September 2016 - I came to the emergency GP office in the evening hours. I was suffering from severe abdominal pain in the lower right quadrant for 2 days and my regular GP was very worried. He did some lab work and we were waiting for the results to come in the next morning. He told me 'not too wait and go see the out of office GP during the evening or night whenever the pain got worse'. He also told me that however the next day was his day off, he would come in and see me. Doctors don't tell you that often. 

The pain got worse, I was keeling over at the couch. We left the children sleeping in their beds to go see the GP at 10 pm. You don't do that easily as a mother. The neighbour agreed to sit downstairs to keep an eye. 

The GP didn't listen. I told him it was something related to my ovary or uterus, that it reminded me of labour pains. He said that couldn't be true. He poked around in my abdomen and told me 'now it hurts everywhere, doesn't it?'. I wouldn't call it a decent physical exam. He refused to do an internal examination 'because I wasn't having so much pain'. He refused to look up the lab results. He told me I was having irritable bowel complaints. I have been suffering from digestive issues since I was a child, so I know what bowel pain is. This was different. He didn't care. I told him I was a doctor myself and that I thought it was something else. He seemed offended and asked me patronisingly 'what severe and very rare cause I was thinking about then'. And he laughed at me when I suggested a few not so unlikely things. And then he discharged me. 

The next day I was admitted to the hospital with a twisted and dying right ovary. I had to have emergency surgery right away. Fortunately they could save my ovary. This might not have been the case if I had decided to skip my morning appointment with my regular GP because the GP of the night before had installed a deep feeling in me of 'overreacting'. The only reason I went to the appointment was because my regular GP had told me to come and see me on his day off. I didn't want him to come for nothing.

In the hospital I told 9 people I didn't want morphine or other opioids after surgery because my body wouldn't take that very well. I told 3 ward nurses, 2 gynaecologists, 3 anaesthetic nurses and the anaesthesiologist herself. She told me just before I went to sleep 'we will see'. I woke up totally sedated and later found out I was given opioids anyway. I suffered from severe tachycardia from the side effects through the night - my heart ran the marathon while I was laying in bed unable to move. It tore my body to shreds and was the last push over the edge.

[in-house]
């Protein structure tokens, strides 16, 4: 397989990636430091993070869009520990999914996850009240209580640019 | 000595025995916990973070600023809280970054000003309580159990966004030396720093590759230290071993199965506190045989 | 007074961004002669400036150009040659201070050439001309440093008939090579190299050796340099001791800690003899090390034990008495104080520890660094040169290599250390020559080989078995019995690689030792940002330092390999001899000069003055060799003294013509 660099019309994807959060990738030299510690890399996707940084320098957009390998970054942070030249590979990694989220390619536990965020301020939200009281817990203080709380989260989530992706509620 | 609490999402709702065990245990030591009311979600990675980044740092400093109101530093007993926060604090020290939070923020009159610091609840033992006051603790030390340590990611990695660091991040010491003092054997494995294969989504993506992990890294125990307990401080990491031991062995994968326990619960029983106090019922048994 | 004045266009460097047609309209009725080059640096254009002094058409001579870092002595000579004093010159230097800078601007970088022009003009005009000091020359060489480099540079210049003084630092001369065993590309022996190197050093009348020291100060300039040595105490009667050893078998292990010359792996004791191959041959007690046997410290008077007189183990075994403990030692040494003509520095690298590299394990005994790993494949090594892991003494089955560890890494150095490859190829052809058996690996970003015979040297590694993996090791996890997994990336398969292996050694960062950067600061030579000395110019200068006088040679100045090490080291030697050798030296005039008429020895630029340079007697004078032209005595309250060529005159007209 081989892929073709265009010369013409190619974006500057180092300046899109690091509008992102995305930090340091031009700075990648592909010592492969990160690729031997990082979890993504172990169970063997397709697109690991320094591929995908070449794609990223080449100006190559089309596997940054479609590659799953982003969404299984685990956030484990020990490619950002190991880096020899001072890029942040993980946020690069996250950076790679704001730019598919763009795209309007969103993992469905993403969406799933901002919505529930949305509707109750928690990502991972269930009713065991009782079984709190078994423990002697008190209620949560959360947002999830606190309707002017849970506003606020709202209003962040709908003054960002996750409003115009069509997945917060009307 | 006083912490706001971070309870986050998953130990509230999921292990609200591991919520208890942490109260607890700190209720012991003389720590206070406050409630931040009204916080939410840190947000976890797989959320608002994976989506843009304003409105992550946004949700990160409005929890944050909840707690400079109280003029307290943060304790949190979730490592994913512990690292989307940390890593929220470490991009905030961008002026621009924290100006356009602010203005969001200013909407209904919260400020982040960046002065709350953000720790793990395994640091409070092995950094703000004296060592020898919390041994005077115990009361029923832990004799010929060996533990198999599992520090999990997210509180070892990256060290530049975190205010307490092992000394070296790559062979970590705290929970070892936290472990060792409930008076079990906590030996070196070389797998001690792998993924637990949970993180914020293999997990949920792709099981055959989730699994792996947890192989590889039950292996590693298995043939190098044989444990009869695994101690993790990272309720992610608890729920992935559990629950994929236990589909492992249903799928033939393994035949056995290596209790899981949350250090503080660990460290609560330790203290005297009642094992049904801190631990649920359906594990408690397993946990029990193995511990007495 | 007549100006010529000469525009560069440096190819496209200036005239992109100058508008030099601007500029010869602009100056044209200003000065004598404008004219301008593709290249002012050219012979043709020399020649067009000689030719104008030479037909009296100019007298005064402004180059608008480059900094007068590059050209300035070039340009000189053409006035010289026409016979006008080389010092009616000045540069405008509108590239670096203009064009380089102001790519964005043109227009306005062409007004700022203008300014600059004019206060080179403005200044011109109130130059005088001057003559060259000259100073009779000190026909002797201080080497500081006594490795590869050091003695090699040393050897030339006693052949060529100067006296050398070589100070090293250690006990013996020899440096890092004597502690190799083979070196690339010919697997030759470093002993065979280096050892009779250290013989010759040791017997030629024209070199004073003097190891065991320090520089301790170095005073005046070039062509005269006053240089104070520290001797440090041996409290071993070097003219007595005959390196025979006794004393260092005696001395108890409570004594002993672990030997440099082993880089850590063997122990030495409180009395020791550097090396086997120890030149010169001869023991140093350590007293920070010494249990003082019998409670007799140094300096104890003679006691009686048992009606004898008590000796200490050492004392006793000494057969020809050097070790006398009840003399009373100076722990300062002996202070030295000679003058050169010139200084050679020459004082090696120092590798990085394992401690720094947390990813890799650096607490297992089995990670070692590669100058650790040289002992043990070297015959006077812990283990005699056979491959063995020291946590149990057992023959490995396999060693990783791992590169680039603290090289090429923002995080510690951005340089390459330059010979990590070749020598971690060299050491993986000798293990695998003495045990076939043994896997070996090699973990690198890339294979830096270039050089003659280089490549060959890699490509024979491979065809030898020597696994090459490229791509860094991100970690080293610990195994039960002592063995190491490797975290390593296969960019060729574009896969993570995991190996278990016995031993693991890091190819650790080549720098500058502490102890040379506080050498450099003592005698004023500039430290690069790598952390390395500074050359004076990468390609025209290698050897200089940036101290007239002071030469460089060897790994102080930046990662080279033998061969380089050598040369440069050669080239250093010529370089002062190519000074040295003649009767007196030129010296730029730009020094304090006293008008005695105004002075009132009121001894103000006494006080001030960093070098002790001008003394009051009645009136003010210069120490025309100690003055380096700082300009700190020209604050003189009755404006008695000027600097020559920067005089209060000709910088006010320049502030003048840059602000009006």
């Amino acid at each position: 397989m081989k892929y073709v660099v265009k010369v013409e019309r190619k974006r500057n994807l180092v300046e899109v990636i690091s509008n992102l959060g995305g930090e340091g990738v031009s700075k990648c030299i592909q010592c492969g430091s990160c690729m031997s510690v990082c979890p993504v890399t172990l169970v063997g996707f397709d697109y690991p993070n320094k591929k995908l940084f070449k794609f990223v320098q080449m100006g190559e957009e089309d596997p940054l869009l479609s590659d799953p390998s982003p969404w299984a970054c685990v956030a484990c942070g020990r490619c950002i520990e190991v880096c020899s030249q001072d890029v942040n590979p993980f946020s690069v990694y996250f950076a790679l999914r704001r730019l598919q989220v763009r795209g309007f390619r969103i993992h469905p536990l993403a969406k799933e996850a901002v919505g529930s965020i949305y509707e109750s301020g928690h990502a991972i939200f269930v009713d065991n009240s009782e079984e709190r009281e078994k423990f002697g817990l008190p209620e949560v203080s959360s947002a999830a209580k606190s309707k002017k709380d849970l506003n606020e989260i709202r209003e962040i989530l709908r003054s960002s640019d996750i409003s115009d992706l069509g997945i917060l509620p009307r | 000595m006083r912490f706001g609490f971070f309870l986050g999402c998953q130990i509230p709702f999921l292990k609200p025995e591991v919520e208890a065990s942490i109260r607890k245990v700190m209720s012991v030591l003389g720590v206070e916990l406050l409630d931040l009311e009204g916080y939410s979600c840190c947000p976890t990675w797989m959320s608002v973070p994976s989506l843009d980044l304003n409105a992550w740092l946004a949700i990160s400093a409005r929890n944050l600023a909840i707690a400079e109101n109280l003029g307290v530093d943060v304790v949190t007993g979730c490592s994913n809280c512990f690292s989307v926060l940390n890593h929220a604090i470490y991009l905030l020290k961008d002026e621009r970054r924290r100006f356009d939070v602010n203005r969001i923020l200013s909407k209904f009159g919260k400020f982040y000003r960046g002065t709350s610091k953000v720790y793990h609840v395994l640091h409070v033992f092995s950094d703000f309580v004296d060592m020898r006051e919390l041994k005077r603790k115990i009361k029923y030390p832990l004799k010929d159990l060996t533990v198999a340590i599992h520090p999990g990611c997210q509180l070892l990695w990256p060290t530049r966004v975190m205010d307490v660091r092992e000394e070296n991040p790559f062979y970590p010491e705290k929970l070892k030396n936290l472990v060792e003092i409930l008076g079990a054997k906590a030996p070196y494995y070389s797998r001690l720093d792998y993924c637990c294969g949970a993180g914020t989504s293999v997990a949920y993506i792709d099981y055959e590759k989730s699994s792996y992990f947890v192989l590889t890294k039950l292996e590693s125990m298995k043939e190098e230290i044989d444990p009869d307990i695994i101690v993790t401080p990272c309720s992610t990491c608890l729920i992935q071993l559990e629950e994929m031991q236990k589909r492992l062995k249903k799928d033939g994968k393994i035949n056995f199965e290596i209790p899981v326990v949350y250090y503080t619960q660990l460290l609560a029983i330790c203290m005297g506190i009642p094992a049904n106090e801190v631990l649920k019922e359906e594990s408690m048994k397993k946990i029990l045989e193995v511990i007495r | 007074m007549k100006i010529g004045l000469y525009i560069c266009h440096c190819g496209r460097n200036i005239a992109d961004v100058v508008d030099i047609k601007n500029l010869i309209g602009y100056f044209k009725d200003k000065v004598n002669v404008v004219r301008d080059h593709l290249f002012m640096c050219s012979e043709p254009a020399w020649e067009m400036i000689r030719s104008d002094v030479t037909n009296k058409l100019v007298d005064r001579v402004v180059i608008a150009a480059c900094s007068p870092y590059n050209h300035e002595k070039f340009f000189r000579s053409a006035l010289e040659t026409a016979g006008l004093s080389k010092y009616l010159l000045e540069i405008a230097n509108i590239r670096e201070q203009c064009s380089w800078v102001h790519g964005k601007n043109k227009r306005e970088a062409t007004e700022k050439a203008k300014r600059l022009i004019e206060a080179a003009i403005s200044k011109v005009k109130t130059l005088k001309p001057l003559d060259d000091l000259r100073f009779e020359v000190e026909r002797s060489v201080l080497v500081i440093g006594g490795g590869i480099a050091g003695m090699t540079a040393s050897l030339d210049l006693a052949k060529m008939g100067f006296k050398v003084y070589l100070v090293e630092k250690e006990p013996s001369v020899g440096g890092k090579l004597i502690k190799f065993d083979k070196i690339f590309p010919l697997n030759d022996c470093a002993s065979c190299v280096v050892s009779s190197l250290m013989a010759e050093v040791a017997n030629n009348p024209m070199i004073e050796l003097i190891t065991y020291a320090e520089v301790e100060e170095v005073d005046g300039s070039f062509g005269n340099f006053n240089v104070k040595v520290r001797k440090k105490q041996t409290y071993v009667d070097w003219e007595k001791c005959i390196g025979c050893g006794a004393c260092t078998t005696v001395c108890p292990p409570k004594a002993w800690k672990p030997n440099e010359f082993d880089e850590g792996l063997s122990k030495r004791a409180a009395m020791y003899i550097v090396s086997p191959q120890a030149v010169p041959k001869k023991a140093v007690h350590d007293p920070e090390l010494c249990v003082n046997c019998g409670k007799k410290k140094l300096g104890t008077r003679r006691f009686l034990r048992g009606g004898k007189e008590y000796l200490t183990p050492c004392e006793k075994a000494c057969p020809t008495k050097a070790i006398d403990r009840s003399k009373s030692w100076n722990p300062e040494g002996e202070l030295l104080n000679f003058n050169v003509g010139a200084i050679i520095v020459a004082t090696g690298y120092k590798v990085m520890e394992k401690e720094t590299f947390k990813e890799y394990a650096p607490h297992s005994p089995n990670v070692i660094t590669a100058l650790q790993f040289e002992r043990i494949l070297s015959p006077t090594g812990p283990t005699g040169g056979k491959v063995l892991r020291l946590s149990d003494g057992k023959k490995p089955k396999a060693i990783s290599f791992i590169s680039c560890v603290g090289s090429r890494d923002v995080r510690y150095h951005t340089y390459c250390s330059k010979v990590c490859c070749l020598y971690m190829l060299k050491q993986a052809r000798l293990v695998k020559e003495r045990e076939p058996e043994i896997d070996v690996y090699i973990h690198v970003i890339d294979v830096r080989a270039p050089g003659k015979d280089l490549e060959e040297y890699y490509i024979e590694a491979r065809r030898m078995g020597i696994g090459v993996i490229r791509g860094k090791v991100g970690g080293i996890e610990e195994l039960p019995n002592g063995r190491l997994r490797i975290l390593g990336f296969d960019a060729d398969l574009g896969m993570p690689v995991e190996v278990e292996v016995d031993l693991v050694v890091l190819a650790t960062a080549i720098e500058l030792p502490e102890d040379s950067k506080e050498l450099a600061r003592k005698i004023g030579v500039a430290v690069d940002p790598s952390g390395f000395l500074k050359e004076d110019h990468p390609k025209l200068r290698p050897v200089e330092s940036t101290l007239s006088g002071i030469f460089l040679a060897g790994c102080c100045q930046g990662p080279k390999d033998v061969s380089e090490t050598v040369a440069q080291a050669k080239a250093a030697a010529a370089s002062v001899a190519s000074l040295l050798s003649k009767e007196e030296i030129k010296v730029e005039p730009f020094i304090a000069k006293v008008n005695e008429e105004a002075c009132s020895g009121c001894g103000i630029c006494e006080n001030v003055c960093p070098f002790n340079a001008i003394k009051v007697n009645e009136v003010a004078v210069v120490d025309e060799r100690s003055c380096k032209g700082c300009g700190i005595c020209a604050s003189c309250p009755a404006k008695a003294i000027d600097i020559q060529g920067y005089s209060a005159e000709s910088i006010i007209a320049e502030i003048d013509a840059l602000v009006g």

I didn't recover for months. I couldn't walk. I couldn't sit. I couldn't breathe. I was suffering from arrhythmia attacks - my heart rate would be over 160 bpm for hours. I was diagnosed with severe physical exhaustion, burnout and supra ventricular tachycardia. I couldn't sleep or eat. My BMI dropped to below 20. I was having panic attacks 24/7. I couldn't take care of my kids. I couldn't work, and that was the least of my problems. 

Why this letter? I sought medical help because I expected to be helped. To receive healing. To ask for support. But you, my colleagues, medical doctors, although you think you did, you didn't heal, help or support me.

You misdiagnosed and mistreated me. You harmed me. You made me sicker. You abused me. You made fun of me, you laughed at my pain. You dismissed my suggestions, my knowledge about my own body, my medical knowledge even. You almost let a critical organ die. You gave me medication against my permission that almost killed me. 

You killed my faith in the medical profession. 

So, tell me, how could a patient trust you? How should they put their life in your hands? They don't know about hospitals, or procedures. They have no clue. How do you treat the voiceless, the weak? 

Do you rely on your authority only? Forcing them in the name of medicine and science? Neglecting what they tell you about their symptoms, their bodies? The body THEY know best, because they have lived inside of it for their whole lives? 

Why did you go into medicine? To be an authoritarian figure in a sick patriarchal healthcare system? Or do you want to be a good doctor, a healer, a compassionate co-creator of health? 

Only you know your motives. But I would strongly suggest that you read this letter if you want to be a good doctor. Listen to your patients, take them seriously and put your ego away before you harm others too. 

For me, this episode let to a profound belief that the medical system should change. Their is no way back. We need compassionate healthcare. We need true healers who work with patients instead of harming them. I am now determined to help people find health and happiness through their own power. And I sincerely hope, that when they need acute intervention, you will be there to help them heal too.

Yours sincerely, 

Willemijn Maas, MD